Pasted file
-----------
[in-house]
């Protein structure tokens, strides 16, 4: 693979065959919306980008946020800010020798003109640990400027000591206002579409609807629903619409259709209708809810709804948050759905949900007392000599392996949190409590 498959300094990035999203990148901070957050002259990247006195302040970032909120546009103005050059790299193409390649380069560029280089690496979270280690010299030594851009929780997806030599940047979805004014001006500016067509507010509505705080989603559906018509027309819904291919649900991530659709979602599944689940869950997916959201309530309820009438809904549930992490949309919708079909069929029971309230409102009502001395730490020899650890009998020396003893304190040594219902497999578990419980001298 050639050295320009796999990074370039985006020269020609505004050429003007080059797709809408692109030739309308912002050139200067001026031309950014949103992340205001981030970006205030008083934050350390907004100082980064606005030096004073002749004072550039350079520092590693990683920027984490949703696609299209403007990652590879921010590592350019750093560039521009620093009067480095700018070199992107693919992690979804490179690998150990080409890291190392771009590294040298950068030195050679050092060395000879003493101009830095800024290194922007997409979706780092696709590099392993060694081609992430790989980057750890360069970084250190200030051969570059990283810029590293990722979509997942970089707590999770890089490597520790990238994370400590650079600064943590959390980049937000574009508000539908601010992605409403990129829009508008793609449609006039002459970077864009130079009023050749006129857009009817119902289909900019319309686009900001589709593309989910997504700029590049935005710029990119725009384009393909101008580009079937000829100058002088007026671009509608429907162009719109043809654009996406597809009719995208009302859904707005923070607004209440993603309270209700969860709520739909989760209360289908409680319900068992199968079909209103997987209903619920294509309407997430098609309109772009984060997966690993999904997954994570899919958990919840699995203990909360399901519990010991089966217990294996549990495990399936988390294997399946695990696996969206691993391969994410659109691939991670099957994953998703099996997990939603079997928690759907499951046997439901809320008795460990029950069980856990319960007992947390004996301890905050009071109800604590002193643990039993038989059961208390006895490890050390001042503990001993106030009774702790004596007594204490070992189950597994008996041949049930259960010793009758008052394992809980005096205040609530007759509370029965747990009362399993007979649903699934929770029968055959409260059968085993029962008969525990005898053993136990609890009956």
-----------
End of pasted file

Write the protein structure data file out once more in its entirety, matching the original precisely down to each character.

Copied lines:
[in-house]
């Protein structure tokens, strides 16, 4: 693979065959919306980008946020800010020798003109640990400027000591206002579409609807629903619409259709209708809810709804948050759905949900007392000599392996949190409590 498959300094990035999203990148901070957050002259990247006195302040970032909120546009103005050059790299193409390649380069560029280089690496979270280690010299030594851009929780997806030599940047979805004014001006500016067509507010509505705080989603559906018509027309819904291919649900991530659709979602599944689940869950997916959201309530309820009438809904549930992490949309919708079909069929029971309230409102009502001395730490020899650890009998020396003893304190040594219902497999578990419980001298 050639050295320009796999990074370039985006020269020609505004050429003007080059797709809408692109030739309308912002050139200067001026031309950014949103992340205001981030970006205030008083934050350390907004100082980064606005030096004073002749004072550039350079520092590693990683920027984490949703696609299209403007990652590879921010590592350019750093560039521009620093009067480095700018070199992107693919992690979804490179690998150990080409890291190392771009590294040298950068030195050679050092060395000879003493101009830095800024290194922007997409979706780092696709590099392993060694081609992430790989980057750890360069970084250190200030051969570059990283810029590293990722979509997942970089707590999770890089490597520790990238994370400590650079600064943590959390980049937000574009508000539908601010992605409403990129829009508008793609449609006039002459970077864009130079009023050749006129857009009817119902289909900019319309686009900001589709593309989910997504700029590049935005710029990119725009384009393909101008580009079937000829100058002088007026671009509608429907162009719109043809654009996406597809009719995208009302859904707005923070607004209440993603309270209700969860709520739909989760209360289908409680319900068992199968079909209103997987209903619920294509309407997430098609309109772009984060997966690993999904997954994570899919958990919840699995203990909360399901519990010991089966217990294996549990495990399936988390294997399946695990696996969206691993391969994410659109691939991670099957994953998703099996997990939603079997928690759907499951046997439901809320008795460990029950069980856990319960007992947390004996301890905050009071109800604590002193643990039993038989059961208390006895490890050390001042503990001993106030009774702790004596007594204490070992189950597994008996041949049930259960010793009758008052394992809980005096205040609530007759509370029965747990009362399993007979649903699934929770029968055959409260059968085993029962008969525990005898053993136990609890009956």